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Nurse Pract. 1999 Oct;24(10):46, 49-50, 53-8 passim; quiz 64-5.

Treating vaginitis.

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Association for Voluntary Surgical Contraception, New York, N.Y, USA.


Vaginitis resulting from bacterial, fungal, or protozoal infections can be associated with altered vaginal discharge, odor, pruritus, vulvovaginal irritation, dysuria, or dyspareunia, depending on the type of infection. Bacterial vaginosis, which is primarily characterized by a malodorous discharge, is common in women with multiple sex partners and is caused by the overgrowth of several facultative and anaerobic bacterial species. Vulvovaginal candidiasis is characterized by pruritus and a cottage cheese-like discharge. Vaginal trichomoniasis, a sexually transmitted disease caused by an anaerobic protozoan parasite, is associated with a copious yellow or green, sometimes frothy, discharge. Differential diagnosis of these infections requires a thorough history, vulvovaginal examination, and simple laboratory tests, including microscopy of the vaginal discharge. The information obtained from this workup should enable an accurate diagnosis. Topical or oral metronidazole is the treatment of choice for bacterial vaginosis; terconazole, or other antifungals, for vulvovaginal candidiasis; and oral metronidazole for trichomoniasis.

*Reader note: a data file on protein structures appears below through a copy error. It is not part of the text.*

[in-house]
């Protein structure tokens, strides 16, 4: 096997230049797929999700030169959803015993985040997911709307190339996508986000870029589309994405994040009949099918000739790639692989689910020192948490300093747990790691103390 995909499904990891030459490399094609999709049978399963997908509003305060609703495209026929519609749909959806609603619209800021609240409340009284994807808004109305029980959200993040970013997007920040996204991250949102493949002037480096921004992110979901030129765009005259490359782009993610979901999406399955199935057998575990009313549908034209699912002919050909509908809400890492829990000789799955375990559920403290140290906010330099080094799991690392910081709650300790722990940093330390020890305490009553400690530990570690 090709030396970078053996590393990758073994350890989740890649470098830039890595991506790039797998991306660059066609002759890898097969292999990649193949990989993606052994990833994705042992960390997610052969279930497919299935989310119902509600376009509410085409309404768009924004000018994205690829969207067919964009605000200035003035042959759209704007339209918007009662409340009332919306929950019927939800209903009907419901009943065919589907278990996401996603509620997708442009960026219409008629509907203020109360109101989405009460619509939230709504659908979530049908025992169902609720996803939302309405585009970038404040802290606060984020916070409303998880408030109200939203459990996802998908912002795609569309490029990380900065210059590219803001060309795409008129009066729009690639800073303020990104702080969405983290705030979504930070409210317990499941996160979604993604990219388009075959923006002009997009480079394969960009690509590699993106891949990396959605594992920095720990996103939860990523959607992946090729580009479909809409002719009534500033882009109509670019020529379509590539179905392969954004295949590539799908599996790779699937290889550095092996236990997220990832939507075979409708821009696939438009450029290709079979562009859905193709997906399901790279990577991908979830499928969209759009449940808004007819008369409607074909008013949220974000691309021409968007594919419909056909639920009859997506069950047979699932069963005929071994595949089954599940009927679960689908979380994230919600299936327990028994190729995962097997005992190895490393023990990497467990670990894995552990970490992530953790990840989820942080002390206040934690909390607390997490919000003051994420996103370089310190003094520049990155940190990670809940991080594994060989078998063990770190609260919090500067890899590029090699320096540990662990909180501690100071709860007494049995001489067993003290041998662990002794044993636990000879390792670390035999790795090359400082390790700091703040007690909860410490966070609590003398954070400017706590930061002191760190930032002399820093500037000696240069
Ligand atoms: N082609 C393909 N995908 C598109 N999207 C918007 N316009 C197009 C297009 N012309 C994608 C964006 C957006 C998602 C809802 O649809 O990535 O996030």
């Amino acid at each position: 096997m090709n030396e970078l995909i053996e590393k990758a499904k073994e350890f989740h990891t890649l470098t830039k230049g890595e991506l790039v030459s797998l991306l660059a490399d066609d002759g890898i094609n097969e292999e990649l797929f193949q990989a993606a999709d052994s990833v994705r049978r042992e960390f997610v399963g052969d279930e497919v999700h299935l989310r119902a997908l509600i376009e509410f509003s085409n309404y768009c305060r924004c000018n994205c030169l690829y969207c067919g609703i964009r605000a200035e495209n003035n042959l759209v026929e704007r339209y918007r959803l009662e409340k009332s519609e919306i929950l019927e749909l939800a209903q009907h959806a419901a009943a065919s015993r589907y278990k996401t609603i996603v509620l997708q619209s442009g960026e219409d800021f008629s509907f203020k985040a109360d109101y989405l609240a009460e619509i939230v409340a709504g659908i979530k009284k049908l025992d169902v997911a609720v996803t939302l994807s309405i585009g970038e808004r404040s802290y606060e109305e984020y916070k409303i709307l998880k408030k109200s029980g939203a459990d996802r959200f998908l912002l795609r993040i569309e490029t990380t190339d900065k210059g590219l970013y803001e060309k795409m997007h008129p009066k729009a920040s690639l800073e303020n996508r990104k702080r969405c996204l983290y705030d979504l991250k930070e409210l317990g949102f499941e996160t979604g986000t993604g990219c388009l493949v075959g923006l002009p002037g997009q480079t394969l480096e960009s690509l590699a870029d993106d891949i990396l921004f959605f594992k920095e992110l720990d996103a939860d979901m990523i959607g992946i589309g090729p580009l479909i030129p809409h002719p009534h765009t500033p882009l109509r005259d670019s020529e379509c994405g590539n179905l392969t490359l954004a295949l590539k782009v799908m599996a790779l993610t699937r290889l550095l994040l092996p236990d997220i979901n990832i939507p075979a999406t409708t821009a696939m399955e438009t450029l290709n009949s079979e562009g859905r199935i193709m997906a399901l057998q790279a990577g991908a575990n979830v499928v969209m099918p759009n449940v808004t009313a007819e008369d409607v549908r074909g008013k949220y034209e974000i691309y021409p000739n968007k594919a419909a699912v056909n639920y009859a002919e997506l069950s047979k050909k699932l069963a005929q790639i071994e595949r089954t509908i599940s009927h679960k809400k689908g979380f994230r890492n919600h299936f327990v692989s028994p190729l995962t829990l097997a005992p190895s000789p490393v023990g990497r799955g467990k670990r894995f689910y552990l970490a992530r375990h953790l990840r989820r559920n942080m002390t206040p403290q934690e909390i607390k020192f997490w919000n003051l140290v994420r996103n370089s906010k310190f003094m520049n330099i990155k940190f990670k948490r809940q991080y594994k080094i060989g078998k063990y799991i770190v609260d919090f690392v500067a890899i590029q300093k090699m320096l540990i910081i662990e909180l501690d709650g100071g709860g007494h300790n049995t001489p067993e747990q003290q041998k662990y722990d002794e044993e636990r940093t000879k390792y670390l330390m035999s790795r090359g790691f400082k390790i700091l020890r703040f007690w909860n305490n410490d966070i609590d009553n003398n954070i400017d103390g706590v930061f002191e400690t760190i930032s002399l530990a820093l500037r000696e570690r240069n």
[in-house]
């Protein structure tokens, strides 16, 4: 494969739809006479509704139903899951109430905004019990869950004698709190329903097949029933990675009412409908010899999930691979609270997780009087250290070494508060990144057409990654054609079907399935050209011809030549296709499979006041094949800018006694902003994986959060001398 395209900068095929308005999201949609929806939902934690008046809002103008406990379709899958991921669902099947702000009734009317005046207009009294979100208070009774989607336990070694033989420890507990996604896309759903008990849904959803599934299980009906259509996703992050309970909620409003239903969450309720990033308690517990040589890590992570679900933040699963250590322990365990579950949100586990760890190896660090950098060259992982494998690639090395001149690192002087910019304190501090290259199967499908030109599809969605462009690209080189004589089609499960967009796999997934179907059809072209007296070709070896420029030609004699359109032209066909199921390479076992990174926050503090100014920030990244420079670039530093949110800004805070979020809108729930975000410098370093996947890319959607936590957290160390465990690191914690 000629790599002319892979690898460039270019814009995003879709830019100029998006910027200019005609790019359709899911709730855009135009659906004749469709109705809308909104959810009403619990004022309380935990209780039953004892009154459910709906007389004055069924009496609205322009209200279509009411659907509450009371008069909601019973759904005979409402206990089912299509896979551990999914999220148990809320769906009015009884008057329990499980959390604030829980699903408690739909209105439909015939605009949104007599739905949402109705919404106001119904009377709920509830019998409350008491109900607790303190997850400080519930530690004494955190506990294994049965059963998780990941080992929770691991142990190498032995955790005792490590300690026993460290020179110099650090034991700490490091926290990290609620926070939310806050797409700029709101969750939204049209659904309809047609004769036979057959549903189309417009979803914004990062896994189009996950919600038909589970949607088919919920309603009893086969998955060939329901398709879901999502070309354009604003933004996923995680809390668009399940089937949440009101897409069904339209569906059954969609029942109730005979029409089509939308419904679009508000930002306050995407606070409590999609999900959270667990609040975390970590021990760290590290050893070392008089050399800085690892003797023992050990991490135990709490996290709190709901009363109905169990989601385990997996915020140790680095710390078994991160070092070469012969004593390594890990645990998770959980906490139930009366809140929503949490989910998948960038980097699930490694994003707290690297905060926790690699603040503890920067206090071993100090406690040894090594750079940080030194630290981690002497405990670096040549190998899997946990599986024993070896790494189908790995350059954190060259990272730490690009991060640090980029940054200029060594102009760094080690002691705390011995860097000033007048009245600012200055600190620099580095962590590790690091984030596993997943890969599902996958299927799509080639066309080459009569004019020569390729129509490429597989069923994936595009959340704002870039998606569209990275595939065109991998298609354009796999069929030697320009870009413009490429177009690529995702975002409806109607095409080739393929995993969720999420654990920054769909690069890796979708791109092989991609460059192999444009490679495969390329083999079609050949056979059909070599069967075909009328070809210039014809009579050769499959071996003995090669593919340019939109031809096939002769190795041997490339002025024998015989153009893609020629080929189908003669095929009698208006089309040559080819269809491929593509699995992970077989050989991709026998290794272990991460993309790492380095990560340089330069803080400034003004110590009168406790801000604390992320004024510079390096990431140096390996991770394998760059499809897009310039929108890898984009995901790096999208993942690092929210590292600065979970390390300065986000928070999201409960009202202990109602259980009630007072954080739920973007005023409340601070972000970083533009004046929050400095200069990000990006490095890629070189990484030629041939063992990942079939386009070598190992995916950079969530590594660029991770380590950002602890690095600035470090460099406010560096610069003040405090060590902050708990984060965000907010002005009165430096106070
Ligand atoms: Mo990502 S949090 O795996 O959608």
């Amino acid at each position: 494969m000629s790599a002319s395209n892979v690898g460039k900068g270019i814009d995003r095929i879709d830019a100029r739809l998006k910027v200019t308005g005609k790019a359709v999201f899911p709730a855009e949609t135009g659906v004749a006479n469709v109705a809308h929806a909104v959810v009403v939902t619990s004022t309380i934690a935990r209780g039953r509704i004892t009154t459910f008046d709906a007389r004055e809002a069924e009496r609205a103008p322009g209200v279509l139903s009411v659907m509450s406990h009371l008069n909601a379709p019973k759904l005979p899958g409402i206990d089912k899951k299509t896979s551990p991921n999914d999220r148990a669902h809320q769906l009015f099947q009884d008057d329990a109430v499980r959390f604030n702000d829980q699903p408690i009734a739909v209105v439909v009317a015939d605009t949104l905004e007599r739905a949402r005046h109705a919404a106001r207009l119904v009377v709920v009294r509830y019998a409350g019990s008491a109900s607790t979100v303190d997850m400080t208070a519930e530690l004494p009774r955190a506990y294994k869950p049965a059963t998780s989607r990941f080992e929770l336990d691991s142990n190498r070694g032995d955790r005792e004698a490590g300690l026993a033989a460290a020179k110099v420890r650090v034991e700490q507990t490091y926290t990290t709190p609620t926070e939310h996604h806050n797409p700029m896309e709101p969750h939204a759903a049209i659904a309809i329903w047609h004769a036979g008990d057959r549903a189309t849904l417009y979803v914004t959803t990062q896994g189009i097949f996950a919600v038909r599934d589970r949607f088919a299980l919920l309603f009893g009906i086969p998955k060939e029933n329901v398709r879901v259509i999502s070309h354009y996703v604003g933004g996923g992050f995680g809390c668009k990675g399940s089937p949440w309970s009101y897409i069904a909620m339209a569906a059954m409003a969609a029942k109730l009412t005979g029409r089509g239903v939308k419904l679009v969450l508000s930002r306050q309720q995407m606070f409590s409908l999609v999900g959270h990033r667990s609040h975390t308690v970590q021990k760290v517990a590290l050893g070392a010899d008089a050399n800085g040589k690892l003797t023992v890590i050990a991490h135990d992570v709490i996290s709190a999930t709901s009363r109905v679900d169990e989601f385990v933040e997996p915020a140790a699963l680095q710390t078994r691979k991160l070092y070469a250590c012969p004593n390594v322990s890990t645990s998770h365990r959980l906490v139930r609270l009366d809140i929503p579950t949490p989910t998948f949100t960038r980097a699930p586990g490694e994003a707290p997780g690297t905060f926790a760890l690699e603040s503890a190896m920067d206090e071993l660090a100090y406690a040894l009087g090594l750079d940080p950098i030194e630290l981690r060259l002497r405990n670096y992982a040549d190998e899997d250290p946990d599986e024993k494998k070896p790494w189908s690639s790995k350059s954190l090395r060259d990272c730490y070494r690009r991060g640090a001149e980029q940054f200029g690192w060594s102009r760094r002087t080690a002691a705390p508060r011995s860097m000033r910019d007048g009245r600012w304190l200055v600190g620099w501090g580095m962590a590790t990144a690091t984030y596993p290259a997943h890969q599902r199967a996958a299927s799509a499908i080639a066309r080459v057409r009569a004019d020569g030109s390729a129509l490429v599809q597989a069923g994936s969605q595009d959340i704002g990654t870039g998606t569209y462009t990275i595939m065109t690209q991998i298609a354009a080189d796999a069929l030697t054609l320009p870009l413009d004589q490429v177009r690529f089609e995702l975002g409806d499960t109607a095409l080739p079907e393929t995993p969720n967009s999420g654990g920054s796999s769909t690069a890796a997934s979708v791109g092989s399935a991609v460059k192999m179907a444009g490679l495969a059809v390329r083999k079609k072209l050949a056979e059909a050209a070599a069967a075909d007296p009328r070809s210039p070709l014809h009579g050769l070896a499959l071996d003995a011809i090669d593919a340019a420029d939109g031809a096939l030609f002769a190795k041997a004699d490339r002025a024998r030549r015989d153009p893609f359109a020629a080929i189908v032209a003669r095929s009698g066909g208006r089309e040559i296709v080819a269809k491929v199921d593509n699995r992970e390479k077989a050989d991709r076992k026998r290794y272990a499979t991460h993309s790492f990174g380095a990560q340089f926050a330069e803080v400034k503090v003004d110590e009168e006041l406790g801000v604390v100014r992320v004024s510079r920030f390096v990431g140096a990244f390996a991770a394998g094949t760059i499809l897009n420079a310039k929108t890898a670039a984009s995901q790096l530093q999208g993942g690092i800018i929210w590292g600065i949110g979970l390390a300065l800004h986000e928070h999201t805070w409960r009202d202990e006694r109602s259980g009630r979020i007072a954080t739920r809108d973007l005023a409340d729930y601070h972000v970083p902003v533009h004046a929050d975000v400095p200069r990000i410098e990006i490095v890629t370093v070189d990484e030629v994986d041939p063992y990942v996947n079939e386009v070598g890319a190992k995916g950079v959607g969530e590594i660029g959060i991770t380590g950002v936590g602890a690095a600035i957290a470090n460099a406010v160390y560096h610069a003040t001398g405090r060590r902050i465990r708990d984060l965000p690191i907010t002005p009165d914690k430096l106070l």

[Indexed for MEDLINE]

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